Tuesday, March 9, 2010

Oh Politicians, How You Vex Me

Get your letter writing supplies out- I am ready!

A headline caught my eye on my Yahoo homepage: "A Policy Change on Abortion, But How Radical?" Of course, I was curious. Many of you read shine's blog about the current proposal to Utah state law regarding abortion, and I know it stirred up quite a bit of emotion on both sides. Personally I am so proud of her and what she wrote- she's got a lot of balls! I am prepared that this blog may do the same. Hence, get your letter writing campaign hat on.

The article talks about the President's new health care bill and how it relates to current law on abortion funding. I have to tell you, I felt a bit in the dark. Having never to need the service so far, my thoughts on payment were misguided at best. I didn't realize it was covered at all on insurance. I thought it was always out of pocket. I'm actually surprised to hear that "abortion coverage is now widely available through workplace health plans". Really? I don't remember seeing anything about it on ANY of the insurance documents I've filled out. Hell, many of them don't even cover basic gynecological/pregnancy care (don't get me started on that one). How much does it cost? Over the long term, is it cheaper than paying straight out only when you need the service? Would it benefit a person who has never needed the service but is scared to death that one day she might? Is this all in the fine print that we never read when signing up for employer based health care coverage? I'm a bit pleased to hear this is an option for some women, I just wish it were available to more.

The main focus of the article is how the proposed bill would differ from current law and what is getting both Republican and Democratic panties in a twist. A quick break down:
Current law states that federal funding can only be used towards abortion if the procedure is required due to rape, incest, or to protect the health of the mother (Hyde Amendment). The tricky part lies in the difference between the House and Senate bills. One requires the policy holder to purchase separate abortion coverage while the other simple requires them to write a separate check for the abortion coverage they receive. I have to tell you, these both sound about the same to me and the article doesn't do a good job at differentiating why one is better than the other. They're basing all of this (the bill) on the governments own plan for it's workers (which may not contain abortion coverage except where allowed by Hyde). So, is something stopping these employees from purchasing a separate policy? Do they get fired? Lose their coverage? I'm a bit confused.

To me, either one sounds nice. Coverage available if wanted and you can opt out if you don't. What's the big deal? Oh yea, women's bodies and the government's vain attempt to control what we do with them. I think this is why politics leads me to drinking. Why does anyone care what anyone else does? You don't like abortion? Don't get one! [side note: I am in no way implying that someone somewhere likes abortion. I simply wanted to separate the two sides in as simple a language as I could.] Then chose the insurance coverage that doesn't include abortion. Are you concerned you may need an abortion in the future? Get the coverage that covers it! Simple! Now, can we all go on about our lives?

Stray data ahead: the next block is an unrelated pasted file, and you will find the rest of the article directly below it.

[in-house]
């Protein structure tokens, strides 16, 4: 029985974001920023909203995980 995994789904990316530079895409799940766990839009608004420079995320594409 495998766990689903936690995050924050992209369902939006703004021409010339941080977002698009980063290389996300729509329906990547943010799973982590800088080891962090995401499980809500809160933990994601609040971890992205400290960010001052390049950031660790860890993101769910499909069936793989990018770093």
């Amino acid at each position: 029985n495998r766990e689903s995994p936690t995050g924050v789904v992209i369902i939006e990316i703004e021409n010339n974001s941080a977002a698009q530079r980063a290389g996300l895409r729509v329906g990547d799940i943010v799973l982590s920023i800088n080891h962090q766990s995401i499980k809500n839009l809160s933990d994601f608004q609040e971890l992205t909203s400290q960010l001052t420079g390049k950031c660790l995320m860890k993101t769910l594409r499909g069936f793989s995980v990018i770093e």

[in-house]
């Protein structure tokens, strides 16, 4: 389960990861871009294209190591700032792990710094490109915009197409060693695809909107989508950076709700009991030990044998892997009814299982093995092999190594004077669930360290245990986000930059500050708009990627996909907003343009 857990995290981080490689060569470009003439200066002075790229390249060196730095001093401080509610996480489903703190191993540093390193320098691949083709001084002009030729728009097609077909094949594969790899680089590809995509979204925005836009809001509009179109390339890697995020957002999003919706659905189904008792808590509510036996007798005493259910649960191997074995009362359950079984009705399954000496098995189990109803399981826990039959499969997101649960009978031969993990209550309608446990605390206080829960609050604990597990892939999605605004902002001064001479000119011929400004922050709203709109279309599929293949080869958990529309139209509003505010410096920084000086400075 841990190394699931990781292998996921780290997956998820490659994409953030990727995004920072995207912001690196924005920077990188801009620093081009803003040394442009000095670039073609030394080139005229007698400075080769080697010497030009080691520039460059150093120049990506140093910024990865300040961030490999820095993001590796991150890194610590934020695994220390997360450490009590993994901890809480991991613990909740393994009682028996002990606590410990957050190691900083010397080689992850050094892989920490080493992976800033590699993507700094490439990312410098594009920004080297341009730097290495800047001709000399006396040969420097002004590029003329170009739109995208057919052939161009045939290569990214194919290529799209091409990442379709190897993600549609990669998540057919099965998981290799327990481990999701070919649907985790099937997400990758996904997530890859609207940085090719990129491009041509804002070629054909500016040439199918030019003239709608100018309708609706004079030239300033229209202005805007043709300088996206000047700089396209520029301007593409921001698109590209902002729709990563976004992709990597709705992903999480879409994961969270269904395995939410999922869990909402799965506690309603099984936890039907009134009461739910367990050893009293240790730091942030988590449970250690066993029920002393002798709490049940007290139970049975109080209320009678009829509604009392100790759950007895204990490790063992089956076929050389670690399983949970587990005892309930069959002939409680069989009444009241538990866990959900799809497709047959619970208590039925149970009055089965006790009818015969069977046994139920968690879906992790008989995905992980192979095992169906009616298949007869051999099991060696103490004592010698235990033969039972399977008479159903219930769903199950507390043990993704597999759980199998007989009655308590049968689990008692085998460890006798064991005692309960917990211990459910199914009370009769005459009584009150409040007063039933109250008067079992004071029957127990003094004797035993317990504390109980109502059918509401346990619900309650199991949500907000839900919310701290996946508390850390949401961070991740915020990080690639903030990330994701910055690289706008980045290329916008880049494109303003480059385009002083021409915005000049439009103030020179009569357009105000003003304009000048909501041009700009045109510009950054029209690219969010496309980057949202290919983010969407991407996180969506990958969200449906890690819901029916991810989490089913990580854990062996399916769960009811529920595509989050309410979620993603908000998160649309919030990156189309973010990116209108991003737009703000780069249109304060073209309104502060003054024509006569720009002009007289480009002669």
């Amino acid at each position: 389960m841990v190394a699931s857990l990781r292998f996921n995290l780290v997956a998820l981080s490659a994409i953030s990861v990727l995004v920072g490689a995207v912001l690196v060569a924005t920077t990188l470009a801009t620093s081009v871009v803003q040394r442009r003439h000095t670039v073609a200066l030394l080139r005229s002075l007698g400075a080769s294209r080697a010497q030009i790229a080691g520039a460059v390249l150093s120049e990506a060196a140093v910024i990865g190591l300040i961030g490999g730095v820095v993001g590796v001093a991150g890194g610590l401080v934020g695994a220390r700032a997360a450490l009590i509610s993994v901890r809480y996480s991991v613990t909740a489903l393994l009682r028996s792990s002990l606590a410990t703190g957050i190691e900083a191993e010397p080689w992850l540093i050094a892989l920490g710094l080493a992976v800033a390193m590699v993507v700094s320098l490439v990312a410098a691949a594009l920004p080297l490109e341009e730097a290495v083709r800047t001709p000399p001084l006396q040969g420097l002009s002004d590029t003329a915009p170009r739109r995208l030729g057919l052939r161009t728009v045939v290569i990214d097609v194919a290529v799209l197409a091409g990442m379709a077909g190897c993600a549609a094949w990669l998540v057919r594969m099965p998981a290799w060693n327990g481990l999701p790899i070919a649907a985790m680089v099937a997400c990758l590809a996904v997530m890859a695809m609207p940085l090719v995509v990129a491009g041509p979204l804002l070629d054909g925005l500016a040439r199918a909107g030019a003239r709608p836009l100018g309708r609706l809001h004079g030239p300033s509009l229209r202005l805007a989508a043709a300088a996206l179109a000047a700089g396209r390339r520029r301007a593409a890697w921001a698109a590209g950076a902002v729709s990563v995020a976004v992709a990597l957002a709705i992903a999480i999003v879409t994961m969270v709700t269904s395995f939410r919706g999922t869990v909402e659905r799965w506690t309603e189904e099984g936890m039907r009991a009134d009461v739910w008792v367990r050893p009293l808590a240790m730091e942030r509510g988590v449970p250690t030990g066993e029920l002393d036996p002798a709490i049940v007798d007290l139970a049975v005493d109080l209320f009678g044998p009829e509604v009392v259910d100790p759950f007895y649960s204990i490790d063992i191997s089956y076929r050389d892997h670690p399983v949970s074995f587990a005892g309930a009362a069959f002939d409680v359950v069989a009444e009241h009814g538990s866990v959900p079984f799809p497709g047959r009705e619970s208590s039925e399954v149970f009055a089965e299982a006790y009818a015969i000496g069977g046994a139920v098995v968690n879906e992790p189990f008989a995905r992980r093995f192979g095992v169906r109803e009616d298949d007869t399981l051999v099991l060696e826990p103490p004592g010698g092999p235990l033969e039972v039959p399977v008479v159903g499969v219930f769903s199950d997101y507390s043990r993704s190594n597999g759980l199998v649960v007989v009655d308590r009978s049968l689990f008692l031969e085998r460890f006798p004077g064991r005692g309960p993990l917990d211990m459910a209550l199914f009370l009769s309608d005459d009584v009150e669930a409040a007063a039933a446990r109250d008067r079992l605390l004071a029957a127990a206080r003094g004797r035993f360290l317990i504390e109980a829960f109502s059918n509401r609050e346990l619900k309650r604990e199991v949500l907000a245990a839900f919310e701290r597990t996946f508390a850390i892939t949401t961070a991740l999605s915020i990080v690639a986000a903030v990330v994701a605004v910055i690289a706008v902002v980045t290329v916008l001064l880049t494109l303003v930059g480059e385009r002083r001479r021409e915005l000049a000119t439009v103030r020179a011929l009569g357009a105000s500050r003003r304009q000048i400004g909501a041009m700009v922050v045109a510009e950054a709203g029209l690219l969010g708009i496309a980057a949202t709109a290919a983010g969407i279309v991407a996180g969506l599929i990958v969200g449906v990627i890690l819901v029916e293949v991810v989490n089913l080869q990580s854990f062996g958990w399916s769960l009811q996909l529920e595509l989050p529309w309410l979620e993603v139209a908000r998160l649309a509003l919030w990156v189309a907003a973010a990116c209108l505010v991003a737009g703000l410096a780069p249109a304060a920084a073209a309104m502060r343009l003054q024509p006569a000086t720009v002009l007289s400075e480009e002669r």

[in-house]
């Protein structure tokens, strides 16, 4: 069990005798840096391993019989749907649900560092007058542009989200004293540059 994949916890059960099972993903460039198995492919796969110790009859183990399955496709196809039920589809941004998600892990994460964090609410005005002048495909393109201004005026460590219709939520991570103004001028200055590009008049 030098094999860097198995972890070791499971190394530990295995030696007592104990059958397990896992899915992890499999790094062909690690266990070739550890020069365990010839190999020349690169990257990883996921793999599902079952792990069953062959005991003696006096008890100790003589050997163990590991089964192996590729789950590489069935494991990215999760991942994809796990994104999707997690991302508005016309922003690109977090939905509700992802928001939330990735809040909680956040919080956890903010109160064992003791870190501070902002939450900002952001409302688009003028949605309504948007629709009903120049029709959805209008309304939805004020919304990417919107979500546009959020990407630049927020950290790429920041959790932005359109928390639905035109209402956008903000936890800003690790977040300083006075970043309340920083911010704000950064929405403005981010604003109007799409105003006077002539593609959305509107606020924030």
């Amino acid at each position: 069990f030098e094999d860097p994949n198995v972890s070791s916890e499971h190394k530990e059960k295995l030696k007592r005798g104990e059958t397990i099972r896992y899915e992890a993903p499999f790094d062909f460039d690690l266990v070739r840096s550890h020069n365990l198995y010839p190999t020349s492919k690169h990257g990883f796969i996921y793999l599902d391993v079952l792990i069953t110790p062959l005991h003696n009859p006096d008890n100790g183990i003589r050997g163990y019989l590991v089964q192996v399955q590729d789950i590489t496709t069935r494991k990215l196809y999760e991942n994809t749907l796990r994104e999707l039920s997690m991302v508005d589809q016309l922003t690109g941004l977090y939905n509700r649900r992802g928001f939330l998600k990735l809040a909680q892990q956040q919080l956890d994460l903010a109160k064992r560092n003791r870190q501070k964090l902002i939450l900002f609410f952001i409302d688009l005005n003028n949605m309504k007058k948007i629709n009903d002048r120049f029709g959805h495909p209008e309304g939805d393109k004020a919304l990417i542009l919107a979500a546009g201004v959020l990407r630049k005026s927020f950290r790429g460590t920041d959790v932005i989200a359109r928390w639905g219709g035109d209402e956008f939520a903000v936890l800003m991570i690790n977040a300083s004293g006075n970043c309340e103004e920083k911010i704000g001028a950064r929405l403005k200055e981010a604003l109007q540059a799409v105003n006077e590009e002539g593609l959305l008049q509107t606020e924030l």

I've been openly pro-choice since the 5th grade when we had a mock presidential debate. I played Bill Clinton. You can imagine how unpopular that made me in Texas (even with my adolescent peers!). This is a position in which I am unwavering, yet I respect the decision others make to be pro-life. It upsets me when they cannot do the same. The decision to have an abortion must be a painful and labored one. Just thinking about what I would do causes me strife and I'm thankful I've never been in that position. I know I can't have a baby now- I'm still a baby and can barely take care of myself. Plus, I would be a horrid mother. I'm very selfish and care for little but how everything effects me. I'm in my 20's and I make no apologies for it. Yes, I am happy for my friends who have kids. Most are married and have good jobs and family support. I only have one of those things.

So I guess what I'm saying is can't we all go back to a more selfish nature and time and worry about ourselves not our neighbor? (In this matter at least).


  1. What is really getting the socially conservative's panties in a bunch is the fact that poor people may have easier access to abortion. If you have health insurance, you probably have a decent job and are not on welfare/ disability/ blue collar. You were right to think that abortions are paid for out of pocket, because most women who seek them do so because of poverty and living in an unstable environment. If the government insures poor people, they may want to have abortions. Once again I think it is ironic that republicans constantly fight the legislation that will reduce their need to spout hate speech. This is just a tactic to slow down the process and prevent progress. We are the only developed country without a "public" option for health care coverage. We also spend more on welfare type programs than most other countries. Lets put our money where it counts the most and protect our citizen's right to health.

  2. That's why I love you Mere! I thought about the poverty angle as well, but those people would still need to pay for that portion of the plan out of pocket. Certainly, a public health plan would reduce the number of unwanted pregnancies if for no other reason than it would allow women to visit the doctor and get birth control. Heaven forbid we support any program that has the ability to reduce the number of people on welfare and illegal methods of health care and birth control.

  3. But please, let's continue to fully cover Viagra with insurance.

    The whole thing makes me puke.